LEVEL OF DETAIL – microbiology lab
These are some sections from a microbiology laboratory cleaning SOP. These are for illustrative purposes only; showing the level of detail at a particular company. This level of detail may not be applicable to your situation.
- Microbiologist: To follow this procedure
- Assistant Manager Q.C.: Ensure this procedure is followed.
MATERIALS AND EQUIPMENT :
- Approved disinfectant solution.
- 70 % Isopropyl Alcohol.
- Clean lint free duster.
- Nylon broom.
- Water for Injection (Bulk)
- Dust bin
- *some materials have been omitted from this list
- S.S.- Stainless steel
- P.P.- Poly propylene
- IPA – Isopropyl Alcohol
- Prepare disinfectant solutions as per SOP PCS-SOP-001A.
- Remove all used material such as; dilution tubes, pipette tips, disposable pipettes, glassware, contaminated agar plates, cotton swabs, syringes etc. from the laboratory working benches and from the laminar air flow benches. Separate the material with culture and without culture and keep them in the trolley for washing.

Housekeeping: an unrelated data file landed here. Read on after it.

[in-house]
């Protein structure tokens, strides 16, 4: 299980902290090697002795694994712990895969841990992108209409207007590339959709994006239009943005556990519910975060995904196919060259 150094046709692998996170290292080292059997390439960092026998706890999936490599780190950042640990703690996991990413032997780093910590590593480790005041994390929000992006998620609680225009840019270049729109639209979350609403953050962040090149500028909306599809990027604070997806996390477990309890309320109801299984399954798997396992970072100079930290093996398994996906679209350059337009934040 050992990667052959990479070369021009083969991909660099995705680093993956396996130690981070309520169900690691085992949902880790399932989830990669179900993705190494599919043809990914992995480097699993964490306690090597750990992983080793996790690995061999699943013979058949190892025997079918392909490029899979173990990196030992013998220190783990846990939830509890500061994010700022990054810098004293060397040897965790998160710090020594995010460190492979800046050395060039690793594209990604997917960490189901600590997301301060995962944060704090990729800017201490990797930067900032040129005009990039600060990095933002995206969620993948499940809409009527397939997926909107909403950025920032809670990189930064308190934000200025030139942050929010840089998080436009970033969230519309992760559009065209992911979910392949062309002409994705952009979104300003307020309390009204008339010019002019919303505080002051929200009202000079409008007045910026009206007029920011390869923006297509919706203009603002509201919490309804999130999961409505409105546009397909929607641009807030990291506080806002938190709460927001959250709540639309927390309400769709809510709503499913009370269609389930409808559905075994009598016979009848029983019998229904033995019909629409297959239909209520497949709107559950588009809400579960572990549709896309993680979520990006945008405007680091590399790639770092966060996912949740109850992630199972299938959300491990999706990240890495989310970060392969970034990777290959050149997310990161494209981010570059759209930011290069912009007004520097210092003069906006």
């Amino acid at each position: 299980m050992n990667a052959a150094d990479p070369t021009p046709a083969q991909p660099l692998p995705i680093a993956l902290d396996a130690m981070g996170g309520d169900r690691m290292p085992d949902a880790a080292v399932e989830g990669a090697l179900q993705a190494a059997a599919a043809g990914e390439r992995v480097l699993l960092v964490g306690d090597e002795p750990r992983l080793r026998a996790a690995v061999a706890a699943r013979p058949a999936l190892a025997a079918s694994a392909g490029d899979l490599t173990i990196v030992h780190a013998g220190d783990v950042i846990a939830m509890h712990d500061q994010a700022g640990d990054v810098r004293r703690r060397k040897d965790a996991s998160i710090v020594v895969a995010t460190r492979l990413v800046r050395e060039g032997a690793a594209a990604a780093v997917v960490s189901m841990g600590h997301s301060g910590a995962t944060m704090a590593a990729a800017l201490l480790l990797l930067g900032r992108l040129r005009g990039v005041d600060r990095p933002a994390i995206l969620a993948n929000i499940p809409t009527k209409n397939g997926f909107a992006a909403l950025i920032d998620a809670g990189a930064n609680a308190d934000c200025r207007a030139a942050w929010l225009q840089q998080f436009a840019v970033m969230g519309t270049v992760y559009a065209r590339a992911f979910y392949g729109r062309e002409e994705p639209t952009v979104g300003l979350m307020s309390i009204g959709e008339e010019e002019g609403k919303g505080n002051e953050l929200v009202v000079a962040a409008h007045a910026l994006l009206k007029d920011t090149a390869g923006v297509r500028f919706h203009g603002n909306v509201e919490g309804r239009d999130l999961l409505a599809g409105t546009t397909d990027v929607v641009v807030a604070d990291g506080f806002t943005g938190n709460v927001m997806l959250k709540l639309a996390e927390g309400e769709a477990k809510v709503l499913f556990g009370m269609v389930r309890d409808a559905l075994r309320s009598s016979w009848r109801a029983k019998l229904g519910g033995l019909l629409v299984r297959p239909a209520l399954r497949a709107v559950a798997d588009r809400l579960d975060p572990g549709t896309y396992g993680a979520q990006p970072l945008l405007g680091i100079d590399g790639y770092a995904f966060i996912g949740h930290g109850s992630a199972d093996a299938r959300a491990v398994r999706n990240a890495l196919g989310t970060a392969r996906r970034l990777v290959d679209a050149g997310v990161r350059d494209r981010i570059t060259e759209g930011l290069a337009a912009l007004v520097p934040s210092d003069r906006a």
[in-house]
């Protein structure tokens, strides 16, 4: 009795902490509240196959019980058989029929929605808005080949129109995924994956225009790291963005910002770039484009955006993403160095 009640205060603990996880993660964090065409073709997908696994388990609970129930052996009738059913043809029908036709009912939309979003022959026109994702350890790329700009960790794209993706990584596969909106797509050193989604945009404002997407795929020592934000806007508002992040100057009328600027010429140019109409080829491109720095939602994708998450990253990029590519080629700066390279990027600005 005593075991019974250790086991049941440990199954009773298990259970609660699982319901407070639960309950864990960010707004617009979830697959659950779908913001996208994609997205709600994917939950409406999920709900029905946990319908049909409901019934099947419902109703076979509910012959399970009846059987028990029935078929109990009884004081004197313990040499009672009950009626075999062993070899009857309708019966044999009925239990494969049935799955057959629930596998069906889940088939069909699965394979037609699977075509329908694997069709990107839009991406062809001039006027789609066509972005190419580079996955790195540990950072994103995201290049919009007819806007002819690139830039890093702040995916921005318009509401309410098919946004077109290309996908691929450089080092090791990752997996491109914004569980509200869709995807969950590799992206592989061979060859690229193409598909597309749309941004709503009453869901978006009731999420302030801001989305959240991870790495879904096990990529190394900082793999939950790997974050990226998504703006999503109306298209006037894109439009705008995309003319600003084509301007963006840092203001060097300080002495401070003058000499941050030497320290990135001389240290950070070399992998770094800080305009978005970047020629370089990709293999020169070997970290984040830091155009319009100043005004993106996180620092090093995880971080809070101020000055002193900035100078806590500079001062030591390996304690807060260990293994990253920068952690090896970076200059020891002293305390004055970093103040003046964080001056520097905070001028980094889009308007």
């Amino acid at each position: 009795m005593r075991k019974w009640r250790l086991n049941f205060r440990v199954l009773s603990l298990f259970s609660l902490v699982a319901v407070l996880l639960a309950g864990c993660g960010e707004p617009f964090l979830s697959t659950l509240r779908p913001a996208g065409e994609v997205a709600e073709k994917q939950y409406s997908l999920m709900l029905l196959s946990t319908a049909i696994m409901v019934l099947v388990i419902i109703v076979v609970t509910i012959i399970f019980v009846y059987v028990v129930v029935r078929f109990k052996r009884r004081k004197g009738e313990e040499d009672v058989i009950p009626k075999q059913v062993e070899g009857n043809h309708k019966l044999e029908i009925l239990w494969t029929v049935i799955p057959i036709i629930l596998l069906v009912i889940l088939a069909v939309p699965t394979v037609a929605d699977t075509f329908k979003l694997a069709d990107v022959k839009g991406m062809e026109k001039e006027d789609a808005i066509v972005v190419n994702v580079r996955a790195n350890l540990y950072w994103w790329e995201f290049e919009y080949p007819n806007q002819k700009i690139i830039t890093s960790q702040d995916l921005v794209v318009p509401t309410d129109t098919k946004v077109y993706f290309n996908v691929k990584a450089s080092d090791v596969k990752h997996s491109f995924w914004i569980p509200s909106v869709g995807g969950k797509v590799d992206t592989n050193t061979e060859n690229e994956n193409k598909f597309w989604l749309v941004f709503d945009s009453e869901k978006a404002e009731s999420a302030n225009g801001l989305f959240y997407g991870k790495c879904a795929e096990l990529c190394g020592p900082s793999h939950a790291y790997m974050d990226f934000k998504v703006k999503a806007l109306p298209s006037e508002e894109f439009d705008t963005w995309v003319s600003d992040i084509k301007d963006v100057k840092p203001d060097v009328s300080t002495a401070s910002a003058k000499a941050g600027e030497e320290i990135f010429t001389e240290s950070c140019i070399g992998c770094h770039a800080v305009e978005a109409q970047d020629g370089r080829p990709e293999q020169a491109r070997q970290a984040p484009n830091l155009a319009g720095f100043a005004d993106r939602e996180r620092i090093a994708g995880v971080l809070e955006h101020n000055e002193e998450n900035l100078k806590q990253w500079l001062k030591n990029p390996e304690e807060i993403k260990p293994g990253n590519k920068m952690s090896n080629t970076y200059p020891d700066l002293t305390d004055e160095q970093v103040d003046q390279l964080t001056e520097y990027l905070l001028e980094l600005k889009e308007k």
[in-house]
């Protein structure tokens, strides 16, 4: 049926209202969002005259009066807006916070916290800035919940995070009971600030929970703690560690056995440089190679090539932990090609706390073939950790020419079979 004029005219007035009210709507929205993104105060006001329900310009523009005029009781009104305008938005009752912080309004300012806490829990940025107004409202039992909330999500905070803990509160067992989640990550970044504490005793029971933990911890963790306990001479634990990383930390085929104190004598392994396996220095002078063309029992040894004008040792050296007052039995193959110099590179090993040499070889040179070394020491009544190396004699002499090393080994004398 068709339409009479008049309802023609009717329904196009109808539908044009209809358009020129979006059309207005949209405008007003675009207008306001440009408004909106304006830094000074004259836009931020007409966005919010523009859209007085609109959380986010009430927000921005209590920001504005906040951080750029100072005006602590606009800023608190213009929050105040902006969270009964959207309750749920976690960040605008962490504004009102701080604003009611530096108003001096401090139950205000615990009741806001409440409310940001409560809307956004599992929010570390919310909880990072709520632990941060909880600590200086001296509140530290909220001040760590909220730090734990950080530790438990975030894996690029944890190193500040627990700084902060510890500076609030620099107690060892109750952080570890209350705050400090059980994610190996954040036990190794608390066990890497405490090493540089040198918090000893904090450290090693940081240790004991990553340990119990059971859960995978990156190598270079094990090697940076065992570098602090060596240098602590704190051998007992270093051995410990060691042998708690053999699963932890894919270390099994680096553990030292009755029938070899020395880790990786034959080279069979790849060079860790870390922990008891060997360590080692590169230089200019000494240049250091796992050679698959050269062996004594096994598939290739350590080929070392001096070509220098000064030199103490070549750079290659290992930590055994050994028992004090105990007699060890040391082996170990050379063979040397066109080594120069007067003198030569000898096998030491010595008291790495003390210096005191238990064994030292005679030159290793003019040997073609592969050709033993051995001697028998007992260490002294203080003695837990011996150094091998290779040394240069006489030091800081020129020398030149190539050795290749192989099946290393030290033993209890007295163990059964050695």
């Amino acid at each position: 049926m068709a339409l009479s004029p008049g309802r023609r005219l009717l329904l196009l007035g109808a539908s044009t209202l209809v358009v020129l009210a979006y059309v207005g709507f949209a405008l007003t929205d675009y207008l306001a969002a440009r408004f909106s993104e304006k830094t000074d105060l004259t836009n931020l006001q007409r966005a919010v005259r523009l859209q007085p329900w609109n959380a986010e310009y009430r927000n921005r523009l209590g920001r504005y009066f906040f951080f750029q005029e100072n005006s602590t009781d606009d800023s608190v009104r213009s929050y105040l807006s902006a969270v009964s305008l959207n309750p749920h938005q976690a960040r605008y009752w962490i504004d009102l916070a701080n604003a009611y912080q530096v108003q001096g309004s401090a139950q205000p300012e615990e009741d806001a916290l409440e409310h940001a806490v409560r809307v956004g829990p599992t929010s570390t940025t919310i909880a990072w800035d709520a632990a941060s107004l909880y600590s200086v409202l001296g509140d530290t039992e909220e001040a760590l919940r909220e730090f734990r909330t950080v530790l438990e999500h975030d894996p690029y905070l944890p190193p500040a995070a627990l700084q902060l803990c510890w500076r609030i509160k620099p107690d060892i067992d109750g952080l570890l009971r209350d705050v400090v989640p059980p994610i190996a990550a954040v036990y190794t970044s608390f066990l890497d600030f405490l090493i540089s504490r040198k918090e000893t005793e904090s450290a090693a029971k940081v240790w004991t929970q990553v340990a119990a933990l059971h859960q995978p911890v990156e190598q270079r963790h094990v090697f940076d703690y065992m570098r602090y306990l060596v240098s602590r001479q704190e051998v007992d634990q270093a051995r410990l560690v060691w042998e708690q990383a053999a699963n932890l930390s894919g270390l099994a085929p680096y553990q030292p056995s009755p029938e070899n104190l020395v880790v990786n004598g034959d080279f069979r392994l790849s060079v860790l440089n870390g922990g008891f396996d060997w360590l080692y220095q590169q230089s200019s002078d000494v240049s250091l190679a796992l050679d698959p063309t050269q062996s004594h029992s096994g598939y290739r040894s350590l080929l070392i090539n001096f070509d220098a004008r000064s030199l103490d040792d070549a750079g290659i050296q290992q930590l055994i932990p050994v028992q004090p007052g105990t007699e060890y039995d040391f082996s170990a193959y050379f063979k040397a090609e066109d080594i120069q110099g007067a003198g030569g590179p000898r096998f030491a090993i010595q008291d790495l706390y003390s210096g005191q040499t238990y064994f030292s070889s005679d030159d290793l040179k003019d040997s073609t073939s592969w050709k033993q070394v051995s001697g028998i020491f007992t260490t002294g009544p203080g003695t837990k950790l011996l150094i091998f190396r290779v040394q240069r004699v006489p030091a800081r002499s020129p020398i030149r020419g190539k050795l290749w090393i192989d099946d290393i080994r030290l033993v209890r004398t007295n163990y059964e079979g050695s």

- Keep the media tubes, plates and dilution sets with culture to be discarded in S.S. buckets. Pour the disinfectant solution in tubes, plates in container and cover it with aluminum foil or PP caps for an hour.
- Clean the floor with a dry nylon broom. Start this activity from the farthest point in lab/room incubators and proceed towards the entrance of lab/room incubators i.e. from inside out. Collect accumulated debris, put into the covered dustbin.
- Then clean the laminar bench/working table with a clean dry lint free cloth.
- Spray 70 % IPA over the laminar bench and allow the contact time of 5.0 minutes to complete. Then mop all parts of both laminar benches with disinfectant solution. Spray 70% IPA on working table and clean it after contact time with lint free duster.
The level of detail for a cleaning SOP depends on a number of factors. Where the most important factor is the criticality of the activity that occurs in the area. Subsequently you will have to consider the audience, the opinions of Subject Matter Experts and what cleaning materials can/may be used on the surfaces for example.